“The scholarship program gives SEMA an opportunity to touch a lot of young people and help make it easier for them to study and prepare to join our industry. For me, it’s an opportunity to invest in some young people who are interested in the industry, help them get into the industry and then activate that so that we start to get some momentum with that generation.

“Going forward, I’d like to see what I call activation, the emotional connectedness of this group to each other and to our industry. Is there a way to keep the momentum going with these students and create a strong emotional attachment between scholarship recipients and SEMA?

“I have inherited an excellent, well-thought-out and well-organized program that has legs, and I thank Laurel and her committee—Rose Kawasaki, Nate Shelton, Myles Kovacs, Julia Johnson and Steve Gibson—for handing us such a great program and for their continued support. I look forward to working with our current committee and hope we can continue the momentum Laurel’s team created.”

  Mike Malloy
A newcomer to the scholarship committee, Mike Malloy is the divisional purchasing manager for Turn 14 Distribution and a prior recipient of a SEMA Loan-Forgiveness Award.

Mike Malloy: Paying It Forward

“I’m a performance guy,” said Malloy. “I’ve been in the industry since 2003. I joined Turn 14 four years ago and got to transition from sales to purchasing

“My first job was regional sales manager for B&M Racing. Jim Cozzie was my boss, and although I’m a car guy, I got to learn a lot working with him. After B&M was bought out by private equity, I had the option to move to California, but it wasn’t the right time. I wanted to stay in the Philadelphia area.

“I had much to learn, so I went to work for Rep Force in Pennsylvania and became a manufacturers’ rep. Then Mr. Gasket offered me the national sales manager role, and I went for it. My goal was to become very well rounded and learn a lot about how things work in this industry. I got to solve problems, figure out challenges and find the best solutions. It was a great education.

“I’ve been friends with Jim Cozzie and Laurel Dasher my whole career, as well as with others who are very involved in the SEMA organization. But until now, I never jumped in and volunteered, because I wanted to do something I really believe in. SEMA does so much good work, so I felt I could get involved in the scholarship committee and make a difference.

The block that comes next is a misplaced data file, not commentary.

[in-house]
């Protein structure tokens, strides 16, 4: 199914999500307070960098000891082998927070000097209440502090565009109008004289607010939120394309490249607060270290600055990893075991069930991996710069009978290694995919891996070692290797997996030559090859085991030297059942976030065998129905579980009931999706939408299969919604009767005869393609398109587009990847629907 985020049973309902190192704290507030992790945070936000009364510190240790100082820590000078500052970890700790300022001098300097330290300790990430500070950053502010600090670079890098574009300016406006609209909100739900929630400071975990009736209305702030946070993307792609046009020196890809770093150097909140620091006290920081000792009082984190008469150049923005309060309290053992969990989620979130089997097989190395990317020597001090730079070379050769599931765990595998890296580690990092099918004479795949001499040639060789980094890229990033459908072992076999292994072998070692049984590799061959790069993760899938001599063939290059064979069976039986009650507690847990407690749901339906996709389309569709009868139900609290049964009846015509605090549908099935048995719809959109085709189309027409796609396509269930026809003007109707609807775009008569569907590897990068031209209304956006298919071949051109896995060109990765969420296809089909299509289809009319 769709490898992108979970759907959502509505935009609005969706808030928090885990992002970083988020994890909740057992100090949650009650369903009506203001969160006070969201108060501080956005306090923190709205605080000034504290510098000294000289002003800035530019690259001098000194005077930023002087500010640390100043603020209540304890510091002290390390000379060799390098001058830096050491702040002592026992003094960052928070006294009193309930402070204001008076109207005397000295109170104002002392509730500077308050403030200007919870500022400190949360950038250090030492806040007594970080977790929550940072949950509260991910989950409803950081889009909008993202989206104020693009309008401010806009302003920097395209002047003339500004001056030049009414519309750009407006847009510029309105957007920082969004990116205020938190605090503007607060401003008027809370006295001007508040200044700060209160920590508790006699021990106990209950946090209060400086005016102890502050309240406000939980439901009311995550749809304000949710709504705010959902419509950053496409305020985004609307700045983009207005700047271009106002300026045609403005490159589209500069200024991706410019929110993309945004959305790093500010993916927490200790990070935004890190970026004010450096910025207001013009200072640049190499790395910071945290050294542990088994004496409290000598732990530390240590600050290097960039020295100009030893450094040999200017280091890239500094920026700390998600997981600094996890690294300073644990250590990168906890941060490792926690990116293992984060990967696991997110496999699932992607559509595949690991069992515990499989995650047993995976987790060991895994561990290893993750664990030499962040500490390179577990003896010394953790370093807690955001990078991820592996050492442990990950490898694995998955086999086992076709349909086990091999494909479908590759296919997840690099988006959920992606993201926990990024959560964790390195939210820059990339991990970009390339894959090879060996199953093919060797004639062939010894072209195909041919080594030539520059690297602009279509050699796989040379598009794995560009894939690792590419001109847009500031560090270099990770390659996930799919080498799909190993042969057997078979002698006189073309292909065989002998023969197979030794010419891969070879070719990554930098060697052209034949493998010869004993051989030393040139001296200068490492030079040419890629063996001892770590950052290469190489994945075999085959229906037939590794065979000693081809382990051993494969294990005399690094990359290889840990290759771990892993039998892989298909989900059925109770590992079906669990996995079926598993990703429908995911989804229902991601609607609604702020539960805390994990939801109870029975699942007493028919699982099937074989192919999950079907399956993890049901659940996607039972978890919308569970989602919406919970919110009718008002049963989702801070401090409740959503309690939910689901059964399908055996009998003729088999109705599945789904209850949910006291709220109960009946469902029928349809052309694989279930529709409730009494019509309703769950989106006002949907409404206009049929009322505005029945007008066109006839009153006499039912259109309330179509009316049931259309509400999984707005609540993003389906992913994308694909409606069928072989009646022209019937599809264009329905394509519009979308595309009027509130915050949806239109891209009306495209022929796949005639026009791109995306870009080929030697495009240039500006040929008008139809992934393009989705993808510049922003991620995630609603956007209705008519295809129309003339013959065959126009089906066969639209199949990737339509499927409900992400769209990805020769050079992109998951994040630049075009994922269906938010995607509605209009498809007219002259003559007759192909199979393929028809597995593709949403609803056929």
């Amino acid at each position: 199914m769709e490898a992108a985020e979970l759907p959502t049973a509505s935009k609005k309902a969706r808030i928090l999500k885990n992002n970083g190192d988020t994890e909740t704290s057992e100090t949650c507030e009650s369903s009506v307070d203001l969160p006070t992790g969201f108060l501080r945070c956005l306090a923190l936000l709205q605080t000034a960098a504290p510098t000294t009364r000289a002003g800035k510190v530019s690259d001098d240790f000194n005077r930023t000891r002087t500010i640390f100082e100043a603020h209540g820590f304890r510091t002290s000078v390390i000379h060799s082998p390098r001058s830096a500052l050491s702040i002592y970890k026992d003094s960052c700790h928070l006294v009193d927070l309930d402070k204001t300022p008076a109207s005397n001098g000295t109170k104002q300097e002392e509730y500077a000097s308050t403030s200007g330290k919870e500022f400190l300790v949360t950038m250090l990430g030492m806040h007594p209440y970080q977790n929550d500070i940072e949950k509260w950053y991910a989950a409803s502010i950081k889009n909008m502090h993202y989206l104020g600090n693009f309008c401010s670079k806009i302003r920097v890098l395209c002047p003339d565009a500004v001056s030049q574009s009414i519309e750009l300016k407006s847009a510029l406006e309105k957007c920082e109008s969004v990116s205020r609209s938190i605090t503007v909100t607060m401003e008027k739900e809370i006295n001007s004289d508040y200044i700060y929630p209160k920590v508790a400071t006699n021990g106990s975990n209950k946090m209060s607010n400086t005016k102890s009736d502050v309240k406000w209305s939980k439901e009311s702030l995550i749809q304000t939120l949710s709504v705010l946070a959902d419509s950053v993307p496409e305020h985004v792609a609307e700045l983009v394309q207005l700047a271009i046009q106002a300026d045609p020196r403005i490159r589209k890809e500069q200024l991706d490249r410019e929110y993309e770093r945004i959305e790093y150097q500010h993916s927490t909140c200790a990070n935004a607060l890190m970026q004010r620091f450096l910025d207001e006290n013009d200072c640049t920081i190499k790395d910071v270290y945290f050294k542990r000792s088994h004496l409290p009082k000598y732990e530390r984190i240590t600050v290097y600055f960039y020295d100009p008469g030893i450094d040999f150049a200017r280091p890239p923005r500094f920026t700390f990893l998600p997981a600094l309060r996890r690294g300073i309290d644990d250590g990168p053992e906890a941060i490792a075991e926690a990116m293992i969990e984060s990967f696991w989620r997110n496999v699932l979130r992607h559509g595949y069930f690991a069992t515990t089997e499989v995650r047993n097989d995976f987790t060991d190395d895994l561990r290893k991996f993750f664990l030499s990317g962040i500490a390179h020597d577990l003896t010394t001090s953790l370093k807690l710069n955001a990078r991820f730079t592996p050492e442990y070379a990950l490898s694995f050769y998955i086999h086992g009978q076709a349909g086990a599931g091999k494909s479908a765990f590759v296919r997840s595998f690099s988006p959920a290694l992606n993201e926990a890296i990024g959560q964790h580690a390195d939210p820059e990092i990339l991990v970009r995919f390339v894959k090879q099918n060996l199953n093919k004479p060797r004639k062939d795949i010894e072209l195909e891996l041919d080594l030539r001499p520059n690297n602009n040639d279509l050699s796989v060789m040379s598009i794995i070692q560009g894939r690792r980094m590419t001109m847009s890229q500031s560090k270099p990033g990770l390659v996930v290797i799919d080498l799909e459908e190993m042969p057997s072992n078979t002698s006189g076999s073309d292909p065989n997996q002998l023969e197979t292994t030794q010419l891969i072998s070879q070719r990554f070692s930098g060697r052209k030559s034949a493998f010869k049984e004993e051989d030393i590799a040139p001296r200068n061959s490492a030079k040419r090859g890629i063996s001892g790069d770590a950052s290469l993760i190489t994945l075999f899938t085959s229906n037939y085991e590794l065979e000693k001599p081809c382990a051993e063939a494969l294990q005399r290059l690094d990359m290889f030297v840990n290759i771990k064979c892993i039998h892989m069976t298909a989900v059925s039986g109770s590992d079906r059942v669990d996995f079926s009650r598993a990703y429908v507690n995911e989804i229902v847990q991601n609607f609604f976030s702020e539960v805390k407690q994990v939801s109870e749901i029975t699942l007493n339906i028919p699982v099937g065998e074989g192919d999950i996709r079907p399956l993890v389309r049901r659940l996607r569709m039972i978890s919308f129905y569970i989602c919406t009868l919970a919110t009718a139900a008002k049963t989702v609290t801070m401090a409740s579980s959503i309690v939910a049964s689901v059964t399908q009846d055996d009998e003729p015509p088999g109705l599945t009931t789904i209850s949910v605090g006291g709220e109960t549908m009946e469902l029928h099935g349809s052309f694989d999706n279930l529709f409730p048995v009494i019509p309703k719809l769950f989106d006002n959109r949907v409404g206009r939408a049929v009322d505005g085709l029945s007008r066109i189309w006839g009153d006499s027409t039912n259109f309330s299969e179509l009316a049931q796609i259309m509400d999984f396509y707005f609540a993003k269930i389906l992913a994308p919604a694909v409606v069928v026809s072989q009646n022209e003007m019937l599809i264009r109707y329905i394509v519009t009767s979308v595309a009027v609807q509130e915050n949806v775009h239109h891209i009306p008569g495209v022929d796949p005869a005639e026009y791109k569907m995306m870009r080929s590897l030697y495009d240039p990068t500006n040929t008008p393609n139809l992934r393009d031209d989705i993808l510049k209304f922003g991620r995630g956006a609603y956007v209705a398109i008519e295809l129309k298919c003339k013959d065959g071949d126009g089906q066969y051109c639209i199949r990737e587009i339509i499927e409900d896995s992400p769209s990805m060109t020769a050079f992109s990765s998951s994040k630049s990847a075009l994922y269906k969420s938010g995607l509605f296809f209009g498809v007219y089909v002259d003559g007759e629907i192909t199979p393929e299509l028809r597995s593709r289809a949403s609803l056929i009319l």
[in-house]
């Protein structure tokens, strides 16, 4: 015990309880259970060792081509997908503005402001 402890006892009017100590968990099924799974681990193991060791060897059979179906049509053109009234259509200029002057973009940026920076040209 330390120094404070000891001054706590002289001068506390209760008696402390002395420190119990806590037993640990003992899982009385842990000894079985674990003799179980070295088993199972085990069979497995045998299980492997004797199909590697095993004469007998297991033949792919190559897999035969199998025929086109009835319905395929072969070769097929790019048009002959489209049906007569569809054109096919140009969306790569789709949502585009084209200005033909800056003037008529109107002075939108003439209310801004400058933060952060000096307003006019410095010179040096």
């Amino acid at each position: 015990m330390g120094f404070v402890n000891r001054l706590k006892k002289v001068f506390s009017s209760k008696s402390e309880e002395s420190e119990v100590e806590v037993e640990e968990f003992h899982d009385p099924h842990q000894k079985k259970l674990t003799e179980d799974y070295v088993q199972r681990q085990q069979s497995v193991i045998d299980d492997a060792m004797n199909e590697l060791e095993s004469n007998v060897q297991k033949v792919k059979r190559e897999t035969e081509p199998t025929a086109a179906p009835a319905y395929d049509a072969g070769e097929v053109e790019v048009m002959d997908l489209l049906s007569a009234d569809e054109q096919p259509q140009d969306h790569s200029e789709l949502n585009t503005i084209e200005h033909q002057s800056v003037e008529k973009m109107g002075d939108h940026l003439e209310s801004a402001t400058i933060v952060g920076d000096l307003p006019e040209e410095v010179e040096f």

“I’m a city kid. I grew up in a lower-class neighborhood, so I understand that people sometimes need some help. Think about how long it takes to earn $3,000—especially early in a career. I love this industry, so why not help people get into the industry or reward people working in the industry with a little bit of help?

“Living in the city, I see a lot of schools with automotive programs. Those kids are passionate about automotive hot-rod stuff. They have no idea what the SEMA Show is or what our industry is, but they would probably love to work in our industry. So I think about how we can try to open doors, bring people together and introduce those students to our industry.

“I’m really excited to be involved in the SEMA world. It’s something I really believe in. About three years after I started working in the industry, I received a loan-forgiveness award. It was awesome, and it made a difference. It’s not like we’re trying to give 20 grand to a hundred people. There’s a real budget, it’s substantial, and we can impact a lot people with it.”

Apply Now for 2019 Scholarship Awards

Want to apply for a SEMA scholarship or loan forgiveness award? Know someone who may be eligible? Online applications for next year’s awards will be accepted November 1, 2018, through March 1, 2019, at For questions or additional information, contact SEMA Student Programs Manager Juliet Marshall at 909-978-6655 or

Rate this article: 
No votes yet